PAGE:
Music Hall re-opened in September following three years of repairs and improvements, including redecoration of Springer auditorium and the foyer.
Plans began for a convention hall which would be linked to Music Hall.
WCET, the nation's first licensed educational TV station, debuted from Dexter Hall (third floor of Music Hall).
In the first week of October, the new music director of the 86-member Cincinnati Symphony Orchestra arrived. Prior to accepting this position, Max Rudolf had spent the last eight years as artistic administrator of the Metropolitan Opera.
Topper Club's Egyptian decor gives way to Hawaiian theme, including world's largest color photomural showing Diamond Head above Waikiki.
The Corbett Foundation led by J. Ralph Corbett and Patricia Corbett donates rebuilding of backstage area--leading off series of major improvements in Music Hall financed by Corbett donations in next 30 years.
City planners start work on a new convention center.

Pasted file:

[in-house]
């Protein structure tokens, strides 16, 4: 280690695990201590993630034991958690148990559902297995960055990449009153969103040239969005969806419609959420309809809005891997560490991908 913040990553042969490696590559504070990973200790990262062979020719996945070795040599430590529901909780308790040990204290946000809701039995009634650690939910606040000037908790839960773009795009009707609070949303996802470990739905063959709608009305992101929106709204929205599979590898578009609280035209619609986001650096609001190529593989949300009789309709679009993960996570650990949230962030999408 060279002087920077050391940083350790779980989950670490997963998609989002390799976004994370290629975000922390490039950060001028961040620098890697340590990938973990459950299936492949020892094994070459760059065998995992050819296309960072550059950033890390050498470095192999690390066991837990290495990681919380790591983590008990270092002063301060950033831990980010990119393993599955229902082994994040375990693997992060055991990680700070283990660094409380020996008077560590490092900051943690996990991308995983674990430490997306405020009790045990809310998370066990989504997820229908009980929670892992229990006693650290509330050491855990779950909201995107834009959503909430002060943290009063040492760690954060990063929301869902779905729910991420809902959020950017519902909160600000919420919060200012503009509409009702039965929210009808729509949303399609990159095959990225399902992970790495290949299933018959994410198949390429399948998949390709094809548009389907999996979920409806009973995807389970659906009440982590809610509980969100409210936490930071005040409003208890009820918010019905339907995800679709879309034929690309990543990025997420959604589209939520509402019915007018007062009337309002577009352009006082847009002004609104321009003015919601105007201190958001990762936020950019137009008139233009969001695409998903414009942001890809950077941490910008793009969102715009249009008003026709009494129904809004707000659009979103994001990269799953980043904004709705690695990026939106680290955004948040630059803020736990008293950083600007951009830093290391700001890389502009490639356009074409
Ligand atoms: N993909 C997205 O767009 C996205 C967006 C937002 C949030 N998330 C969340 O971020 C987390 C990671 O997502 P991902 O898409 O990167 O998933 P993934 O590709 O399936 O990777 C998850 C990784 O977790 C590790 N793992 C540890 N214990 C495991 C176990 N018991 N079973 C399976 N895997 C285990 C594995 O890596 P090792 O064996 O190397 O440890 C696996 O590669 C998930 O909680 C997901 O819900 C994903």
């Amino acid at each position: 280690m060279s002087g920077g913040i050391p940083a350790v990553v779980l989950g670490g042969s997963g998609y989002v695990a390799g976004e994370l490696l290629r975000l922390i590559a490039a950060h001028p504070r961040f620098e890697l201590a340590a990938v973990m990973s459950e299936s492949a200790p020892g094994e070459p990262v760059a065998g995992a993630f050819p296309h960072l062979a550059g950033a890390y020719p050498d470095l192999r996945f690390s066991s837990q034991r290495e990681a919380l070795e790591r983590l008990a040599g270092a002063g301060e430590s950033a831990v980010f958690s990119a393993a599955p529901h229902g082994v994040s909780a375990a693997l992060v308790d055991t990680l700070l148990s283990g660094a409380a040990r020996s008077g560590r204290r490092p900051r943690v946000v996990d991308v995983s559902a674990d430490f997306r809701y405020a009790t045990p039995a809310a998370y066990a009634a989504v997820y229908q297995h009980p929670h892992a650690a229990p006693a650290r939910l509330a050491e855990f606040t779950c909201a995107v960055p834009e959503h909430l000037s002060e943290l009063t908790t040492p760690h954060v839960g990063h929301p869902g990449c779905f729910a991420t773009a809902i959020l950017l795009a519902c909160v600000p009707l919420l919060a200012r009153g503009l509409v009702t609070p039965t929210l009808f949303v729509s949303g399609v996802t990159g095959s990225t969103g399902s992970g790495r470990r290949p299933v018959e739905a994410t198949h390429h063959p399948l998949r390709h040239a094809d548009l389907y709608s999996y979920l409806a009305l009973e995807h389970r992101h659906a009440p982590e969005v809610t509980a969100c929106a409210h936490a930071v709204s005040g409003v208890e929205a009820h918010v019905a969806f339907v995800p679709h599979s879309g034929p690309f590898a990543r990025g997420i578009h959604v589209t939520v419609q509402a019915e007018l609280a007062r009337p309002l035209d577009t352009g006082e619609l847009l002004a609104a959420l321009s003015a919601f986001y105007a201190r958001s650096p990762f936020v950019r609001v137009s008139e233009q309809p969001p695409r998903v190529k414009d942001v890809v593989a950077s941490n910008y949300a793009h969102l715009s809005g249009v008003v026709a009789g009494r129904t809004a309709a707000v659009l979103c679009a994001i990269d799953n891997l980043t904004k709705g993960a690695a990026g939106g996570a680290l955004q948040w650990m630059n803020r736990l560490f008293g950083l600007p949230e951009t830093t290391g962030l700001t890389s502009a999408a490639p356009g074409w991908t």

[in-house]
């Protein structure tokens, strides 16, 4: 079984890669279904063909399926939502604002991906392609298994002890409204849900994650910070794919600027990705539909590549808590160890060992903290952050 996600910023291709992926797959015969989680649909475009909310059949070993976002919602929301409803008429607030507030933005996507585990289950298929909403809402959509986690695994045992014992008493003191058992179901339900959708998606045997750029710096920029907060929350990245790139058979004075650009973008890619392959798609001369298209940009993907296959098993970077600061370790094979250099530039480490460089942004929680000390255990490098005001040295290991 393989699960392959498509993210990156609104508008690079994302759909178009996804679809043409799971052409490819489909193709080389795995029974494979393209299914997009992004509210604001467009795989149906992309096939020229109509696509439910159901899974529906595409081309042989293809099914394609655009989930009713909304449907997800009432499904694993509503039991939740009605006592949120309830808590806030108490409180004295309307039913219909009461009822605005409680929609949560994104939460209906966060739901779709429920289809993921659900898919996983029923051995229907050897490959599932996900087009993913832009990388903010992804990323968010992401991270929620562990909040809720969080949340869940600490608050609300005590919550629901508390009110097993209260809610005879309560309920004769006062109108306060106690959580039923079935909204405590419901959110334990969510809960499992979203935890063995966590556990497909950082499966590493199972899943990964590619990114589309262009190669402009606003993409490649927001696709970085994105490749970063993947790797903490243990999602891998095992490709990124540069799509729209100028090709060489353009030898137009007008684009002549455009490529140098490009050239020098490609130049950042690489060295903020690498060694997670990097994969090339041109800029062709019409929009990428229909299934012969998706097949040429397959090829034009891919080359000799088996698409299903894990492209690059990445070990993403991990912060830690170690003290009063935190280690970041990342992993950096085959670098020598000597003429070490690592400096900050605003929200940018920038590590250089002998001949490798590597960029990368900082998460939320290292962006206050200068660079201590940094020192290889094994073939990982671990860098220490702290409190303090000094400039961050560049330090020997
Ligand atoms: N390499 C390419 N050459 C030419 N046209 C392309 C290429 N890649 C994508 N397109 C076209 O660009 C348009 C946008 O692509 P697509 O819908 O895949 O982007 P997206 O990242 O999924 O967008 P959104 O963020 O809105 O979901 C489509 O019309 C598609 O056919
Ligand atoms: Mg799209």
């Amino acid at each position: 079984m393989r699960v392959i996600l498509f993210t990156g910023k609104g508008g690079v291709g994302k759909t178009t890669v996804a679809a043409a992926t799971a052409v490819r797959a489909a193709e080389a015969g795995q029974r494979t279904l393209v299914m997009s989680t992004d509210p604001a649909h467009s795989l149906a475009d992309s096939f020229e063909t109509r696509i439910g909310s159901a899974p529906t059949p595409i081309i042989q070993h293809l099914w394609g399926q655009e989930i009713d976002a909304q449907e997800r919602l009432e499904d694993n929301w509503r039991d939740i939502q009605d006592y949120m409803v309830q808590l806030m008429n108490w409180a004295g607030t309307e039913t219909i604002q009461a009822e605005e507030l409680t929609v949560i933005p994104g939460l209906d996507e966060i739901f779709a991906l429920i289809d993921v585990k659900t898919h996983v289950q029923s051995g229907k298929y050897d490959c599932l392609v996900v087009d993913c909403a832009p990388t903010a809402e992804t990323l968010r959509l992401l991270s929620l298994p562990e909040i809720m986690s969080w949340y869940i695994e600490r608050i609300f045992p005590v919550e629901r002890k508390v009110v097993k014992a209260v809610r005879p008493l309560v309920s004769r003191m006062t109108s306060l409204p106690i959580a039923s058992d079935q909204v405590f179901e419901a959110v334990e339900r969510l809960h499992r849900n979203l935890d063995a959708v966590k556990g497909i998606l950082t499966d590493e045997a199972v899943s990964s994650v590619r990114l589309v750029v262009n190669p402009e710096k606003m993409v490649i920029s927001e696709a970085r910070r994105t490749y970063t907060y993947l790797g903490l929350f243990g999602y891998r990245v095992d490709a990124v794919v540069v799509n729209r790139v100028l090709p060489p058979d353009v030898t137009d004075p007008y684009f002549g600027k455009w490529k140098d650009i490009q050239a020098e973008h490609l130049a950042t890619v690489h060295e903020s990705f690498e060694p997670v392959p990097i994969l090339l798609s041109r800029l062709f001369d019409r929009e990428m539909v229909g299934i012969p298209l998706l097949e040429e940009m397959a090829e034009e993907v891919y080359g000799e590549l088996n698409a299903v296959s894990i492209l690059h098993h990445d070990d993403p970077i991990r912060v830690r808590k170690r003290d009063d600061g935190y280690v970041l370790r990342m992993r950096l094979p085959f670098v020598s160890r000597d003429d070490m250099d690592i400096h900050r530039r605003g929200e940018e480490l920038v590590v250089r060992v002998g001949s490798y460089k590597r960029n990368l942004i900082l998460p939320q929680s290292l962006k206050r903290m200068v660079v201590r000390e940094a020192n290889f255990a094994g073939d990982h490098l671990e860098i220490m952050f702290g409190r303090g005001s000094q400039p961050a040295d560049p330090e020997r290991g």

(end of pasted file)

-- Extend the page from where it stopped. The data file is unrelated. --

The Corbett Foundation finances major renovations in Music Hall, which will take 5 years to complete. Phase I begins this year.
Music Hall is added to National Register of Historic Places.
Exterior of building is sandblasted using 400 tons of sand over 60 days.
The Hook & Hastings organ, originally constructed and installed when Music Hall was built, is dismantled during the summer as part of the stage renovation phase of remodeling
The Corbett Foundation along with the city of Cincinnati finances Phase II of Music Hall renovations, including new scenery shop and set storage area for opera and ballet. This sets the stage (pun intended) for the Cincinnati Summer Opera to move from the Cincinnati Zoo to Music Hall.
Volunteer Music Hall Guides start giving tours of building.
The decrepit original Hook Hastings instrument is dismantled and parts are sold or given away. This will make room for the new Baldwin electronic "wave form" organ, a gift from The Corbett Foundation.
A parking garage is completed to the west of the building—a gift from Corbett Foundation—with a skywalk across Central Parkway connecting into Music Hall.
Music Hall is designated a National Historic Landmark.
Music Hall celebrates its 100th anniversary with Centennial Saengerfest. The U.S. Postal Service issues a commemorative Music Hall historic preservation postcard. The postcard was designed by Cincinnati artist and illustrator Clinton Orlemann and was the second issued in the U.S. Postal Service's Historic Preservation series.
The Critic's Club opens off main foyer, as gift of The Corbett Foundation and the Cincinnati Music Hall Association.
Architectural lighting is installed for exterior of Music Hall, as gift of Manuel D. and Rhoda Mayerson.